To what extent are negative interest rates affecting Pictet?

We are labouring under a disadvantage, because the negative interest rate environment in Switzerland penalises conservatively run banks such as Pictet. We have plenty of liquidity and a high equity ratio, for which we are being penalised. It’s having a big impact on us, is unpleasant, and we hope it will soon come to an end.

That’s one of the drawbacks of being a Swiss private bank. Is that model still functioning on the whole?

Certainly. It’s all a question of defining and implementing the right strategy. The days when every bank could cover every segment are past. The rules on transparency and taxation are forcing them to focus. ‘Swissness’ has triumphed in recent months. Financial markets are experiencing considerably more instability in the euro zone, the UK and the US. Governments in those countries have borrowed more and their financial systems are less healthy.

Clients aren't stupid. They are perfectly well aware of what’s round the corner. On balance, Switzerland has put less of a brake on the economy and acted more liberally. This has also strengthened the image of Swiss banking and asset management. Indeed, we are hearing this from clients in Asia as well as Europe.

Geopolitics is surely an important factor, especially in Asia. How is the dispute between the USA and China affecting you?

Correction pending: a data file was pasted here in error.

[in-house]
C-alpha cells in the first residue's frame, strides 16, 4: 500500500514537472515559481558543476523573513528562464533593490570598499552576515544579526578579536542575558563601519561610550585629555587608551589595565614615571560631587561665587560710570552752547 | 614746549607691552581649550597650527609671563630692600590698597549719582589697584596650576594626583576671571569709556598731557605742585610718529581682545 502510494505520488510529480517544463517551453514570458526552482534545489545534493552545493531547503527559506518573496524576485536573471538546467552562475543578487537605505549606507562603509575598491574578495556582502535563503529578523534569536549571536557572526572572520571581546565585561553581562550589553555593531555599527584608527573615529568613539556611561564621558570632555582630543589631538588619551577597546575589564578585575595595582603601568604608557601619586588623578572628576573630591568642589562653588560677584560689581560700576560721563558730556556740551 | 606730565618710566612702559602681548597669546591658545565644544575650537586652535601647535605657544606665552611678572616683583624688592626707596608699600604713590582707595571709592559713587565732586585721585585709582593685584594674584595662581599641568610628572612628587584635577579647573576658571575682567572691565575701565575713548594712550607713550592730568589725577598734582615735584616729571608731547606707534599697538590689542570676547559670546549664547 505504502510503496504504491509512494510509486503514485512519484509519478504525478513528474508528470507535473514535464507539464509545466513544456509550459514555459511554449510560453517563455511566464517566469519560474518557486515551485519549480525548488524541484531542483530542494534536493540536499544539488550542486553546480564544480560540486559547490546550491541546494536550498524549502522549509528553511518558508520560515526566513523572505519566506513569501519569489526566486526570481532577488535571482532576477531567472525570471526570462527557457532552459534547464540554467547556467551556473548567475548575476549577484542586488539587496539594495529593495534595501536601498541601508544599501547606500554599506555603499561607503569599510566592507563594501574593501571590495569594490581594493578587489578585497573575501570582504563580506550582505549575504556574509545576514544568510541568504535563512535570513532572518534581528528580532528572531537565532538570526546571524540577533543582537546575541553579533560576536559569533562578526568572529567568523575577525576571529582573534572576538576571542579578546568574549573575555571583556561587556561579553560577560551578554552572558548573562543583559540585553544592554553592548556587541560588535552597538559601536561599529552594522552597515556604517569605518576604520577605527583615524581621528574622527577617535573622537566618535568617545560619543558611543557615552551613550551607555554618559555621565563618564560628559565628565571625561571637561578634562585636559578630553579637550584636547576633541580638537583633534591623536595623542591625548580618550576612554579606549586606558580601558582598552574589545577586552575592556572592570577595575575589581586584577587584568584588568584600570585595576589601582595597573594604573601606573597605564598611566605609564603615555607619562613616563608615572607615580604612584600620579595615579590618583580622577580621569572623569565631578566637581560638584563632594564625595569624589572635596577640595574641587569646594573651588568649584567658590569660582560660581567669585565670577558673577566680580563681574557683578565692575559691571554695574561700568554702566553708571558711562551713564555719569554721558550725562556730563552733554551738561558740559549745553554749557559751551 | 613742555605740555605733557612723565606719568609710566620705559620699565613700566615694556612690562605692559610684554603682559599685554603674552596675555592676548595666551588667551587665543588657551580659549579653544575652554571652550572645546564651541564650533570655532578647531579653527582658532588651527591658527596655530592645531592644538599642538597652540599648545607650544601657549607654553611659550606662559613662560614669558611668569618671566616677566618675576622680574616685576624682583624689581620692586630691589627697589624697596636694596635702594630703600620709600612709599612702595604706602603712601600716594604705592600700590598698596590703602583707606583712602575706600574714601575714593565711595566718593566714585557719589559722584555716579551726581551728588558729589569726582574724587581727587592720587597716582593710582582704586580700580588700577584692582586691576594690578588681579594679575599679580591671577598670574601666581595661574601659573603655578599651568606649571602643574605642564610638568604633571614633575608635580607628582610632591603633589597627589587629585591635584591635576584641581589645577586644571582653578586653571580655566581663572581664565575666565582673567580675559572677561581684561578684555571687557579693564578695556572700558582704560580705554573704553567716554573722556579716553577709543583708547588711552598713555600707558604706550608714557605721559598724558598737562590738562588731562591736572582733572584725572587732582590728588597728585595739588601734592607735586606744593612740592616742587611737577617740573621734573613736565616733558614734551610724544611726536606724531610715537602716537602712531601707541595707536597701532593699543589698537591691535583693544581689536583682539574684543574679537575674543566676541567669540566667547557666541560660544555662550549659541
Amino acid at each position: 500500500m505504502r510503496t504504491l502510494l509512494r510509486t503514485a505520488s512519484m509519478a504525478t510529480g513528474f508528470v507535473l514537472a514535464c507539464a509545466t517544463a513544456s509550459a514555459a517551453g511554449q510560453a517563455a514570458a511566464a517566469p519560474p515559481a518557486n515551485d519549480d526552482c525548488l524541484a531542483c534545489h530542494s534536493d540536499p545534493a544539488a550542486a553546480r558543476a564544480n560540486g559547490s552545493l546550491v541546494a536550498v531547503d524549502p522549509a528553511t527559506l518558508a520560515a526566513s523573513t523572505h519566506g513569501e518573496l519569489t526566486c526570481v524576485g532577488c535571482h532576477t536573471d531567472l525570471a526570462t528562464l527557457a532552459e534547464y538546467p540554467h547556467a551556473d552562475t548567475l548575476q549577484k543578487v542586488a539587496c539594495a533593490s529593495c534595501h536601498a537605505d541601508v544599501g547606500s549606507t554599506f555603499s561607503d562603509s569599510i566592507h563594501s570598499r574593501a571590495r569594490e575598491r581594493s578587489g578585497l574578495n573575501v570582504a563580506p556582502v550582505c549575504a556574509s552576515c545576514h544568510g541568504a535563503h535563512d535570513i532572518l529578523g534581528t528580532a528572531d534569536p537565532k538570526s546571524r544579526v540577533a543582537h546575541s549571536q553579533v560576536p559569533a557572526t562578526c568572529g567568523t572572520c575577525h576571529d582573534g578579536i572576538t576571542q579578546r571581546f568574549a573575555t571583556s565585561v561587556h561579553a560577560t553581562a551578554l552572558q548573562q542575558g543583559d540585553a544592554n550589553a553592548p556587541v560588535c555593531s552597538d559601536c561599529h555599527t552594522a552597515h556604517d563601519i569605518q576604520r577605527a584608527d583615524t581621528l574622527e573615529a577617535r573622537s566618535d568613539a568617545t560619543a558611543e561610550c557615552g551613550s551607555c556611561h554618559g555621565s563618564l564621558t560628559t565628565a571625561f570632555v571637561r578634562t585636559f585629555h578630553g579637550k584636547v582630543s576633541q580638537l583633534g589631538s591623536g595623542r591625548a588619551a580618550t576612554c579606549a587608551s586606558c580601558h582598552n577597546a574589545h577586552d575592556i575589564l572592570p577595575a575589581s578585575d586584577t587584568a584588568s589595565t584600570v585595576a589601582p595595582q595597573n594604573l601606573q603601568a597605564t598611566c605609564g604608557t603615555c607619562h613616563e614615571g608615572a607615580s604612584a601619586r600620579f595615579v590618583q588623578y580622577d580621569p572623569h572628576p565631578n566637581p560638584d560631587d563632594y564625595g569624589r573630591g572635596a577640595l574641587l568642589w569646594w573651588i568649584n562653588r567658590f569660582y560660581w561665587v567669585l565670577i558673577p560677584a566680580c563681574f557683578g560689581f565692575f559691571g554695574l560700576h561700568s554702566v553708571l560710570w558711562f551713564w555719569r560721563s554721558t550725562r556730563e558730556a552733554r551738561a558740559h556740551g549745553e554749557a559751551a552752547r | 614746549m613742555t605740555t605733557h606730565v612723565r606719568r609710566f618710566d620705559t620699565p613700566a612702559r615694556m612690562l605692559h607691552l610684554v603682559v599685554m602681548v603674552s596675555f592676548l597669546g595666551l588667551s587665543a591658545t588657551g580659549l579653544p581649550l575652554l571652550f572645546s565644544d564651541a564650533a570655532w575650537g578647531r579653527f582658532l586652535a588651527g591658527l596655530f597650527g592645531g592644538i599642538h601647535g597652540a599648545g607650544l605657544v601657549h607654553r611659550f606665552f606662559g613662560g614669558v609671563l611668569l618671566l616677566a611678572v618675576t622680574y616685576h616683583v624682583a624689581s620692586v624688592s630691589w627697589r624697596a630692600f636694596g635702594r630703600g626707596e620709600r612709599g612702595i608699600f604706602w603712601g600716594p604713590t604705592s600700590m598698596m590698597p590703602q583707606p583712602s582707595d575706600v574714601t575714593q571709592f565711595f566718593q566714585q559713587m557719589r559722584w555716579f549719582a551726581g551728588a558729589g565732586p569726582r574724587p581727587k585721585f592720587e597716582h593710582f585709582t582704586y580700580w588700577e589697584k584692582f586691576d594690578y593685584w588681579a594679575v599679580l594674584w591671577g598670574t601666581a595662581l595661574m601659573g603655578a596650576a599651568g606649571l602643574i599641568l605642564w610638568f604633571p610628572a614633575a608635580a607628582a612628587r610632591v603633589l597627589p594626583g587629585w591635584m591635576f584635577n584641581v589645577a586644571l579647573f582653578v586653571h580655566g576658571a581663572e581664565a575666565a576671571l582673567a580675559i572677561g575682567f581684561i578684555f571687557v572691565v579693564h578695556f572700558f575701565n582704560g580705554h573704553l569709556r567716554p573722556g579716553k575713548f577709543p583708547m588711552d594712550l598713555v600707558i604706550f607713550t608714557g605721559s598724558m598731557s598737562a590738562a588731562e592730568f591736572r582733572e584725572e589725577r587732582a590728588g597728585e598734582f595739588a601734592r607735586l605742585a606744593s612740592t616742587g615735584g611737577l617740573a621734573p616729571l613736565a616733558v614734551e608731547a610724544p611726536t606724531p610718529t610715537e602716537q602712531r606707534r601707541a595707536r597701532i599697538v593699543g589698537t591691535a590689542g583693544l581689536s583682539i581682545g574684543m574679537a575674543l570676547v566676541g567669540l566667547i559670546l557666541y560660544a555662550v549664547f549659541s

There is increasing interest in doing business with a Swiss bank. After all the crises the banking sector has suffered since 2008, including the instability affecting big banks and the end of banking secrecy, we are now entering a phase where Swiss finance is regaining its historically strong reputation.

Even though the residual problems have not been completely eliminated yet?

Pictet is the only remaining Swiss bank still to settle the tax issue with the USA. We are in contact with the US authorities. Unfortunately, I am unable to tell you any more about that.

How would you define long-term success for Pictet?

When our clients see us as the best. This goes beyond performance, and includes being a good employer as well. We also want to enhance our social responsibility in general. If we can do all that, we will have beaten the competition.

©Jeffrey Vögeli/Finanz und Wirtschaft, 31 March 2021
Original interview in German. Translation by the Pictet Group.